OpenDNS: We’re Being Blocked

OpenDNS was founded in 2006 and quickly made a lot of fans around here due to their fast, reliable DNS servers and DNS services. It has been a profitable business; in 2008 it was estimated that OpenDNS generates a whopping $20,000 per day off of their DNS redirection relationship with Yahoo. Every DNS outage over the last four years effectively acted as an advertisement for OpenDNS, and the company has grown substantially — now serving roughly 20 million users.

As ISPs slowly discovered that OpenDNS was eroding a possible revenue stream (redirection portal ads), many ISPs rushed to offer DNS redirection systems of their own — with various degrees of success. Most ISPs were so blinded by the cash, they implemented the service without adding value, tools, or even informing users. A number of ISPs didn’t bother to make sure the “opt out” process worked (cough, Embarq) and others didn’t offer “clean” DNS servers for users who didn’t want to participate.

Some ISPs may now begin taking a harder stance, if this Washington Post interview with OpenDNS founder David Ulevitch is any indication. According to Ulevitch, OpenDNS is being blocked by Verizon Wireless already, and Ulevitch is concerned that a growing number of landline broadband ISPs are going to begin doing this as well to protect their coffers:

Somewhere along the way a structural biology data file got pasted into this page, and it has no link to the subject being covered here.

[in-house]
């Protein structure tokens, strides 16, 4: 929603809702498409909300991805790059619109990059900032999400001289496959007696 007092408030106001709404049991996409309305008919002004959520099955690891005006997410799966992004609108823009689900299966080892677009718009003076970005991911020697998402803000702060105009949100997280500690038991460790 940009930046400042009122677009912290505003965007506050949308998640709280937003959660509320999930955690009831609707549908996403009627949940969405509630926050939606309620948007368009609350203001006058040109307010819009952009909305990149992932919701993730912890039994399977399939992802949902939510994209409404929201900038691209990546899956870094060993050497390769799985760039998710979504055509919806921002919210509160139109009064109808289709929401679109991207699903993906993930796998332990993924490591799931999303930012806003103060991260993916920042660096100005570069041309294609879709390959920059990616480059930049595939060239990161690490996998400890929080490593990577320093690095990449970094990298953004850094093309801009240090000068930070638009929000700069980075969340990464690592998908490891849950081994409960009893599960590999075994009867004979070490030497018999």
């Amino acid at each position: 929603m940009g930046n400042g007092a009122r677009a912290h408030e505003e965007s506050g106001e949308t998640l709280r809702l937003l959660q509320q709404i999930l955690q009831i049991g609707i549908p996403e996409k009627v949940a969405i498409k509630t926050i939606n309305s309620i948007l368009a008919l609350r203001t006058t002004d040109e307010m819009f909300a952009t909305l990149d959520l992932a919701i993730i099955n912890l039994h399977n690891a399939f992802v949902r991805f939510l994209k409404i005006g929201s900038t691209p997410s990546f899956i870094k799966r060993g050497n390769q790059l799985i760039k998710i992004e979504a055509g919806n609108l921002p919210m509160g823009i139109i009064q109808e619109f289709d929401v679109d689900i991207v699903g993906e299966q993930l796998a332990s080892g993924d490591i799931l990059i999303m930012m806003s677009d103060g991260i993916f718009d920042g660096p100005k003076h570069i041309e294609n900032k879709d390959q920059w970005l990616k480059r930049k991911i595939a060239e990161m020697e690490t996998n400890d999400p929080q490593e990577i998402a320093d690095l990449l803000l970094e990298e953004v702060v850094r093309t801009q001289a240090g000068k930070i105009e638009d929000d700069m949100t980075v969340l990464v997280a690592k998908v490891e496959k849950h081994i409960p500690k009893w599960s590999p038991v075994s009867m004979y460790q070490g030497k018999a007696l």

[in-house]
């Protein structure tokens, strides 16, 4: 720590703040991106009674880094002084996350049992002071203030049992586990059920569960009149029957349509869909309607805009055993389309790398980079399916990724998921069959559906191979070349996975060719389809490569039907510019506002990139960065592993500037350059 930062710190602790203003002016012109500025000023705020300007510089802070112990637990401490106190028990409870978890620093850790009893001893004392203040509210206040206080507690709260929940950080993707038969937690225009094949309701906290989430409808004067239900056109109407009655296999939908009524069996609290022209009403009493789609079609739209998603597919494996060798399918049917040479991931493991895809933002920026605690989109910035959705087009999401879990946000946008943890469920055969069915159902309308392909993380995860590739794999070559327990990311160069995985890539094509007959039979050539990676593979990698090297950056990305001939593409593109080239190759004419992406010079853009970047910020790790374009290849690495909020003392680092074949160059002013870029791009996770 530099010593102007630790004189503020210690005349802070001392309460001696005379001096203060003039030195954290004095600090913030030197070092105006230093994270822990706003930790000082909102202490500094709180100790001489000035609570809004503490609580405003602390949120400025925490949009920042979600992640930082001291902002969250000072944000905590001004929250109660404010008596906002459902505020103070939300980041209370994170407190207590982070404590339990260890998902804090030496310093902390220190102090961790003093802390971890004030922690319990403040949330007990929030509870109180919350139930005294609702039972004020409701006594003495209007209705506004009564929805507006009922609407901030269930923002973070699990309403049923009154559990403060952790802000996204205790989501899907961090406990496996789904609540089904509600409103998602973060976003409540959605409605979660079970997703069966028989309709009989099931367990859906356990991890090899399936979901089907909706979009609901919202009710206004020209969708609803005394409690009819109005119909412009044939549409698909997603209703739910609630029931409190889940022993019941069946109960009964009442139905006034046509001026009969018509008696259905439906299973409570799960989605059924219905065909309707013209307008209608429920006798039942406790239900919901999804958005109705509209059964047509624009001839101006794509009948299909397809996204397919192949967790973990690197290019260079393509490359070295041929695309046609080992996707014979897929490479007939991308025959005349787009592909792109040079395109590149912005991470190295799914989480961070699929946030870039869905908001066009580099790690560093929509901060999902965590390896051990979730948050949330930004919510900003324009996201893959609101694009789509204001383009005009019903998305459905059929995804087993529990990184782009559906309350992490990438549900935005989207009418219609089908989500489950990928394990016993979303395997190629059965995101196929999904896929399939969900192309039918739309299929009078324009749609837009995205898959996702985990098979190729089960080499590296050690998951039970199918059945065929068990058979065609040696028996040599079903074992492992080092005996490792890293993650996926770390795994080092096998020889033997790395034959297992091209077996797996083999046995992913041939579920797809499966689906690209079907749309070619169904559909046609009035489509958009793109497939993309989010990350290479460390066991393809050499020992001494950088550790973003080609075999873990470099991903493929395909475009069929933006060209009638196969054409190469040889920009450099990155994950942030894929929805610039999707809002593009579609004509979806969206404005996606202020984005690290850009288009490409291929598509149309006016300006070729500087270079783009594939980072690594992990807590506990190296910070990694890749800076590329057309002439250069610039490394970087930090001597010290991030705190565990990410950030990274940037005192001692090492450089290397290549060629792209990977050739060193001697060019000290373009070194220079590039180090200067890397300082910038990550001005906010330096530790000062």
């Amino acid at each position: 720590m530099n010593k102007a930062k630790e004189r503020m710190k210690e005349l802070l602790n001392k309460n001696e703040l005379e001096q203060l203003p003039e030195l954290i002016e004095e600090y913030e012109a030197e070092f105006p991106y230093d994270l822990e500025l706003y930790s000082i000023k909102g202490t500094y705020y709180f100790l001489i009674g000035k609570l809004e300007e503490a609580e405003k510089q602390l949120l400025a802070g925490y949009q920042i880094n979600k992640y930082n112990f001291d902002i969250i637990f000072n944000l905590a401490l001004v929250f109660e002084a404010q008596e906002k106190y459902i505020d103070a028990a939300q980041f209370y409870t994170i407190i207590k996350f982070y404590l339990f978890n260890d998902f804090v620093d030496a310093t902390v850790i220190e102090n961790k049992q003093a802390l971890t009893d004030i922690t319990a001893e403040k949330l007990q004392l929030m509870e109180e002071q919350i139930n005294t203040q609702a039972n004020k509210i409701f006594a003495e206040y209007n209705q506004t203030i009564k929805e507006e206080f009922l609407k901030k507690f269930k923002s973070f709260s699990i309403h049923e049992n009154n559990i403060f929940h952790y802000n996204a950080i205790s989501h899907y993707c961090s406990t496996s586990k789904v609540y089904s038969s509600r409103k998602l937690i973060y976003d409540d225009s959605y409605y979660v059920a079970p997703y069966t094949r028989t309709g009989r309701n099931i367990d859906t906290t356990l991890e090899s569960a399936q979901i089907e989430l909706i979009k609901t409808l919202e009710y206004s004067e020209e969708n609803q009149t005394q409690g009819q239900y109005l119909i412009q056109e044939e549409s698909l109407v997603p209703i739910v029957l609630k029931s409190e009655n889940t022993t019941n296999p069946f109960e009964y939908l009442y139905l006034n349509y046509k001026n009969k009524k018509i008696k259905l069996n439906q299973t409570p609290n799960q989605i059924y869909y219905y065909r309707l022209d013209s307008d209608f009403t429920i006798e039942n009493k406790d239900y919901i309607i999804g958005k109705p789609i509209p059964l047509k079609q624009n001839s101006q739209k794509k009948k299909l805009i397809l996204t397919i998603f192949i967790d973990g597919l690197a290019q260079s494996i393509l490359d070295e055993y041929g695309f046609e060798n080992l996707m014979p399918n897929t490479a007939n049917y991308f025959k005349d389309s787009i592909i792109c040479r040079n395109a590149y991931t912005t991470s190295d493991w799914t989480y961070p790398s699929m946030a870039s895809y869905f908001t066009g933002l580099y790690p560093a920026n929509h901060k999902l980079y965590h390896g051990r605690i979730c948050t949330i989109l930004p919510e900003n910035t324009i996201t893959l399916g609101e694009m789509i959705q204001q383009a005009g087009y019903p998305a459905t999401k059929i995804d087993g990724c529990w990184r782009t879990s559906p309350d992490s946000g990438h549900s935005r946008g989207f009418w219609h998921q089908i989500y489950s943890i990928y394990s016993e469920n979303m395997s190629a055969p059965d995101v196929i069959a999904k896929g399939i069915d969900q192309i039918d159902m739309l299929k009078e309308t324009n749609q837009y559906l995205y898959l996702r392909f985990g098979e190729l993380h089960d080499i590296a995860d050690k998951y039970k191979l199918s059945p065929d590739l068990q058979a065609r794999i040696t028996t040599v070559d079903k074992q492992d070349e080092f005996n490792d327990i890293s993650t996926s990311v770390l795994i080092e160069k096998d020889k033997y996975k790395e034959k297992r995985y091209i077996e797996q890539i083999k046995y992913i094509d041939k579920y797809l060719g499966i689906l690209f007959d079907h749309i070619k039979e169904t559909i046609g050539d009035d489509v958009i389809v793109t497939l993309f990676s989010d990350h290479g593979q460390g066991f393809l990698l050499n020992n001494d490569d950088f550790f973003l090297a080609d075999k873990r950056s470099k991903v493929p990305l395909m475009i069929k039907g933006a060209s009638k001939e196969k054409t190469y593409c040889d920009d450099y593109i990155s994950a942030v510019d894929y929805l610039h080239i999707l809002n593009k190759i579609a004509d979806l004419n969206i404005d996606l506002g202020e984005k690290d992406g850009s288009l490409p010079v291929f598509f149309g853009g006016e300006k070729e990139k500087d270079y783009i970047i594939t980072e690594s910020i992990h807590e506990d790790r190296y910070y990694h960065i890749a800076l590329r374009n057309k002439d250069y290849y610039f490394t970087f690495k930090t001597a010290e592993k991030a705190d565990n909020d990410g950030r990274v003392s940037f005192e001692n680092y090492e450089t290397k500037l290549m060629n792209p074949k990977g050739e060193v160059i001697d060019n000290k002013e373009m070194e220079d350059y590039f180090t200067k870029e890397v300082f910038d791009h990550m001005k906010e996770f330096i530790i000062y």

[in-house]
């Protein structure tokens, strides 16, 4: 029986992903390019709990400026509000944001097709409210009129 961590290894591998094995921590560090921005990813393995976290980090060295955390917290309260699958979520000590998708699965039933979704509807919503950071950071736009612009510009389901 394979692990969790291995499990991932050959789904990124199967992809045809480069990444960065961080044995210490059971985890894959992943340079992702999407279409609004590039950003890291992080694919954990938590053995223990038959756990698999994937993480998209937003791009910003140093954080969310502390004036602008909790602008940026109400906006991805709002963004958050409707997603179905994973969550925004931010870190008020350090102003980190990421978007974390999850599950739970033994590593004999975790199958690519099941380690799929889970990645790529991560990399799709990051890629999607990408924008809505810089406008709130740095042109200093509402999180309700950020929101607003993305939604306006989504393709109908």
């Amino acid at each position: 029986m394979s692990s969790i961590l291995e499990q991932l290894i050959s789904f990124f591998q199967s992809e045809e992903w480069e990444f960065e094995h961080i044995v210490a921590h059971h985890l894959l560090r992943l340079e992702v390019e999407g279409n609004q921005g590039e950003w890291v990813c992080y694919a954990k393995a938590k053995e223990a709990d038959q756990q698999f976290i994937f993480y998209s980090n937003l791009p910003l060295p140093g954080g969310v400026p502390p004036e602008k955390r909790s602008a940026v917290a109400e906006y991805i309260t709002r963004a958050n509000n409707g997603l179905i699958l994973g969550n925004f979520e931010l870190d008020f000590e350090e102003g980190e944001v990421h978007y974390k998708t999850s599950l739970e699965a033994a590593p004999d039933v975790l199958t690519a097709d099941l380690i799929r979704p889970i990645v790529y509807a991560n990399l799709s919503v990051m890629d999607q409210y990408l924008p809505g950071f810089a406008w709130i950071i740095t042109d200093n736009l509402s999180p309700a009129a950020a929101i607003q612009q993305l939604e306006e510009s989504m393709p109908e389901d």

They do not want to see DNS traffic, queries and data streams leaving them. In the way we have monetized domain name services, they want to do what we do. But they aren’t an opt-in service like we are, and they can also block us, which is what we are concerned about. And they try to block us in crafty ways. There was a report of an ISP working group whose members said that for “security” reasons, they should block alternative DNS services.

This raises an interesting neutrality situation we’ll need to keep an eye on, given that ISPs who block OpenDNS will certainly try to insist it’s about security, not money (and will certainly have cherry picked data pie charts to “prove” it). Granted, OpenDNS could just do what companies like Skype and Google have been doing recently — and throw their neutrality principles out the window in exchange for large bags of money and exclusive service partnerships

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